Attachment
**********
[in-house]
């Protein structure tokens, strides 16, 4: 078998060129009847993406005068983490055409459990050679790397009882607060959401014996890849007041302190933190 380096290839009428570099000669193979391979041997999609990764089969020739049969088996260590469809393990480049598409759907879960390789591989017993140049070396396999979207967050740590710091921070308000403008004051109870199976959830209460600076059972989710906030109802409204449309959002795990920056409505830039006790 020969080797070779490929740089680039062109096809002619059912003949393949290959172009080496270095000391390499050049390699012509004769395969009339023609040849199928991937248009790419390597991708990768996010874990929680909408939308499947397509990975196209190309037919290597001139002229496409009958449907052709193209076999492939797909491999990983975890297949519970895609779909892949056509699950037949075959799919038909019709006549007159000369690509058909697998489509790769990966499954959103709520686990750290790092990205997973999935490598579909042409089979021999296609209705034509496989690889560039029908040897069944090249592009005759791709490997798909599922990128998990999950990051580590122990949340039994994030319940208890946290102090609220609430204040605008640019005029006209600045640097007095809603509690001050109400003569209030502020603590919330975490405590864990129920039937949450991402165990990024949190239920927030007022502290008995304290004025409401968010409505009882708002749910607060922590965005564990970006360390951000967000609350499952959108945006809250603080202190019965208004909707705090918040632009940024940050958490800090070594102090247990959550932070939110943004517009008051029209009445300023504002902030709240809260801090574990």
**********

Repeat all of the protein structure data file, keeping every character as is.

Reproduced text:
[in-house]
């Protein structure tokens, strides 16, 4: 078998060129009847993406005068983490055409459990050679790397009882607060959401014996890849007041302190933190 380096290839009428570099000669193979391979041997999609990764089969020739049969088996260590469809393990480049598409759907879960390789591989017993140049070396396999979207967050740590710091921070308000403008004051109870199976959830209460600076059972989710906030109802409204449309959002795990920056409505830039006790 020969080797070779490929740089680039062109096809002619059912003949393949290959172009080496270095000391390499050049390699012509004769395969009339023609040849199928991937248009790419390597991708990768996010874990929680909408939308499947397509990975196209190309037919290597001139002229496409009958449907052709193209076999492939797909491999990983975890297949519970895609779909892949056509699950037949075959799919038909019709006549007159000369690509058909697998489509790769990966499954959103709520686990750290790092990205997973999935490598579909042409089979021999296609209705034509496989690889560039029908040897069944090249592009005759791709490997798909599922990128998990999950990051580590122990949340039994994030319940208890946290102090609220609430204040605008640019005029006209600045640097007095809603509690001050109400003569209030502020603590919330975490405590864990129920039937949450991402165990990024949190239920927030007022502290008995304290004025409401968010409505009882708002749910607060922590965005564990970006360390951000967000609350499952959108945006809250603080202190019965208004909707705090918040632009940024940050958490800090070594102090247990959550932070939110943004517009008051029209009445300023504002902030709240809260801090574990």